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International Journal of Applied Philosophy

Volume 27, Issue 2, Fall 2013

Alan Tomhave
Pages 287-297

Global Government and Global Citizenship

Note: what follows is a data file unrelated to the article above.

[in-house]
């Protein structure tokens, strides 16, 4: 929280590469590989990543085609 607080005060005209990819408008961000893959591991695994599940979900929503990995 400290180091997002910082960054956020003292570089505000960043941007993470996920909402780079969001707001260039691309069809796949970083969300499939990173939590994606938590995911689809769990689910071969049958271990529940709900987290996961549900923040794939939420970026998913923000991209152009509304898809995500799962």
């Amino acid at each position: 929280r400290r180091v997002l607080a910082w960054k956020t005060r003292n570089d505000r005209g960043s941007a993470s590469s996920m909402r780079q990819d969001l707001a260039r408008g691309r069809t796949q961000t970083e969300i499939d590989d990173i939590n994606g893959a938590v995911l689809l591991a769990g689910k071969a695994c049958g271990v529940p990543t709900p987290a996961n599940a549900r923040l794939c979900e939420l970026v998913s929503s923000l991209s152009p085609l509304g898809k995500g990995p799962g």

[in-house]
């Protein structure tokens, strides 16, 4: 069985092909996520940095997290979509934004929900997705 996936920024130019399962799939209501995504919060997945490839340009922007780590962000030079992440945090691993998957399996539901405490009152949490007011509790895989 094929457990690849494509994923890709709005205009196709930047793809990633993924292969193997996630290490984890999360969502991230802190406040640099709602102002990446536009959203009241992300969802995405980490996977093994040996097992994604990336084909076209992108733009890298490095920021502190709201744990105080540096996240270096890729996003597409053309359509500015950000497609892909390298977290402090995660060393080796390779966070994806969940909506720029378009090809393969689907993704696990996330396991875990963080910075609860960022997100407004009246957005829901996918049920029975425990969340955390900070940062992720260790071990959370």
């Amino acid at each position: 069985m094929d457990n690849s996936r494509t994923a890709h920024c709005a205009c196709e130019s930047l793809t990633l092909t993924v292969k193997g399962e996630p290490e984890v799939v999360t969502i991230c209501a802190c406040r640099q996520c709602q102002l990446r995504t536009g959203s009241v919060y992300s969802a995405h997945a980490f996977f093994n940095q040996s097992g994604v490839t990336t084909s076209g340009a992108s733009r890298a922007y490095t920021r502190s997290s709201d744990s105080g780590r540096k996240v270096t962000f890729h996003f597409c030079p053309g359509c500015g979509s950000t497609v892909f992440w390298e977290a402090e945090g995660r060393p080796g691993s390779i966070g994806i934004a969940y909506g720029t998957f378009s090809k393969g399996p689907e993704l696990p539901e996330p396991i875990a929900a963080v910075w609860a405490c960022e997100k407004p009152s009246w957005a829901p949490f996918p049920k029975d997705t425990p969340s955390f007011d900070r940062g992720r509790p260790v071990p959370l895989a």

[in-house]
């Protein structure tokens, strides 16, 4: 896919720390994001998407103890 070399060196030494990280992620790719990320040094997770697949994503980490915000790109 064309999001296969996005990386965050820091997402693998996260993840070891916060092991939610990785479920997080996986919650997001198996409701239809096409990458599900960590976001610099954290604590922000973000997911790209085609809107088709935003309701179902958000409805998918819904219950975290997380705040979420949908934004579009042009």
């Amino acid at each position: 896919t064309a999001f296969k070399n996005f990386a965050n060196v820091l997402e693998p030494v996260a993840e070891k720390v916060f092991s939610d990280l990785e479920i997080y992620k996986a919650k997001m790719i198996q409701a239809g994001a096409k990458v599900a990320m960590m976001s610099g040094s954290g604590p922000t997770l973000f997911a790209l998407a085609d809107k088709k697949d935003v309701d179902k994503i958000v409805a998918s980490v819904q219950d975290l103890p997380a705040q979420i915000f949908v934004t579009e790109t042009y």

T. H. Marshall described three stages of citizenship leading to full membership of the community in which one resides: civil, political, and social. This development takes place within the context of states. It is appropriate at this point in history to ask if there is a further change to citizenship that reflects the increasing globalization of the world, to look into the possibility of a global citizen and ask further if this possible global citizen requires also a global or world state. This paper argues that states are not necessary for the concept of citizenship, and thus that a global state is not necessary for global citizenship. One quick objection to this de-coupling of the state and citizenship is the claim that citizenship is a legal status within a full-fledged legal system. Thus, one of the main goals of this paper is to argue that a legal status of “citizen” is neither necessary nor sufficient for citizenship. Citizenship should be understood as a moral concept, not a legal one. Further, for the same reason that a legal conception is insufficient, the traditional liberal view of citizenship is also insufficient; both the legal and liberal views of citizenship are too anemic, only a republican view of citizenship is sufficiently robust to satisfy the promise of citizenship.

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